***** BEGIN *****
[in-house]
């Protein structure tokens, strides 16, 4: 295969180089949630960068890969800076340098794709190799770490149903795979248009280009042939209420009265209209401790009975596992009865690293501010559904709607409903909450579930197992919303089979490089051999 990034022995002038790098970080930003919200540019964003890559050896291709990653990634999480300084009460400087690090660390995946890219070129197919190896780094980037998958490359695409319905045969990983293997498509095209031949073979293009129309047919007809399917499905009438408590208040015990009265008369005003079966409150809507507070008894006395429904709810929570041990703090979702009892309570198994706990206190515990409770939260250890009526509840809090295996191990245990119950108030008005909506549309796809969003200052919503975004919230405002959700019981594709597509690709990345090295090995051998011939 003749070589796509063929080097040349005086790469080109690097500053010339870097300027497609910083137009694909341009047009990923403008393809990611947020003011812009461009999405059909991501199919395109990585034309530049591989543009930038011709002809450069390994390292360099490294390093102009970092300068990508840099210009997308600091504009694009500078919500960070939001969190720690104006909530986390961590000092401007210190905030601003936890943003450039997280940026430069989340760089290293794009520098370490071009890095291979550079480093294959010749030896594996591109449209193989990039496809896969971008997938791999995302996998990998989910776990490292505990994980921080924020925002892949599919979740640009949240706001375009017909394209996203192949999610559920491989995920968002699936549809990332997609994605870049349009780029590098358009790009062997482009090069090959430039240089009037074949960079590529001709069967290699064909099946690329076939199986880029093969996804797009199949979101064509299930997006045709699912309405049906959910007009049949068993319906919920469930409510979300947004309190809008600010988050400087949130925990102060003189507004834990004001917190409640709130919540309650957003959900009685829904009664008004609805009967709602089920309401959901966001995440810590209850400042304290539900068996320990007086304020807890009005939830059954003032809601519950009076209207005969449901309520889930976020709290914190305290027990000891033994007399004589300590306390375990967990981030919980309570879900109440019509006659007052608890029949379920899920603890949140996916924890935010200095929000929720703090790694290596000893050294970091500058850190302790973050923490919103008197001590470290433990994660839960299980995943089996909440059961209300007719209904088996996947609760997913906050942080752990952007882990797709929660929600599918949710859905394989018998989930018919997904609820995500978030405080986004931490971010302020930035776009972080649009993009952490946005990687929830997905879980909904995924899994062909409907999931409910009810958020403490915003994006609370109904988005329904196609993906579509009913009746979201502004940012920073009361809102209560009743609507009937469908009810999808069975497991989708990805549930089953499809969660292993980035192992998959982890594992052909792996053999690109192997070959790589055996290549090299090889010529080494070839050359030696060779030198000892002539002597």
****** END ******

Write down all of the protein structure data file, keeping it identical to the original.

[in-house]
């Protein structure tokens, strides 16, 4: 295969180089949630960068890969800076340098794709190799770490149903795979248009280009042939209420009265209209401790009975596992009865690293501010559904709607409903909450579930197992919303089979490089051999 990034022995002038790098970080930003919200540019964003890559050896291709990653990634999480300084009460400087690090660390995946890219070129197919190896780094980037998958490359695409319905045969990983293997498509095209031949073979293009129309047919007809399917499905009438408590208040015990009265008369005003079966409150809507507070008894006395429904709810929570041990703090979702009892309570198994706990206190515990409770939260250890009526509840809090295996191990245990119950108030008005909506549309796809969003200052919503975004919230405002959700019981594709597509690709990345090295090995051998011939 003749070589796509063929080097040349005086790469080109690097500053010339870097300027497609910083137009694909341009047009990923403008393809990611947020003011812009461009999405059909991501199919395109990585034309530049591989543009930038011709002809450069390994390292360099490294390093102009970092300068990508840099210009997308600091504009694009500078919500960070939001969190720690104006909530986390961590000092401007210190905030601003936890943003450039997280940026430069989340760089290293794009520098370490071009890095291979550079480093294959010749030896594996591109449209193989990039496809896969971008997938791999995302996998990998989910776990490292505990994980921080924020925002892949599919979740640009949240706001375009017909394209996203192949999610559920491989995920968002699936549809990332997609994605870049349009780029590098358009790009062997482009090069090959430039240089009037074949960079590529001709069967290699064909099946690329076939199986880029093969996804797009199949979101064509299930997006045709699912309405049906959910007009049949068993319906919920469930409510979300947004309190809008600010988050400087949130925990102060003189507004834990004001917190409640709130919540309650957003959900009685829904009664008004609805009967709602089920309401959901966001995440810590209850400042304290539900068996320990007086304020807890009005939830059954003032809601519950009076209207005969449901309520889930976020709290914190305290027990000891033994007399004589300590306390375990967990981030919980309570879900109440019509006659007052608890029949379920899920603890949140996916924890935010200095929000929720703090790694290596000893050294970091500058850190302790973050923490919103008197001590470290433990994660839960299980995943089996909440059961209300007719209904088996996947609760997913906050942080752990952007882990797709929660929600599918949710859905394989018998989930018919997904609820995500978030405080986004931490971010302020930035776009972080649009993009952490946005990687929830997905879980909904995924899994062909409907999931409910009810958020403490915003994006609370109904988005329904196609993906579509009913009746979201502004940012920073009361809102209560009743609507009937469908009810999808069975497991989708990805549930089953499809969660292993980035192992998959982890594992052909792996053999690109192997070959790589055996290549090299090889010529080494070839050359030696060779030198000892002539002597």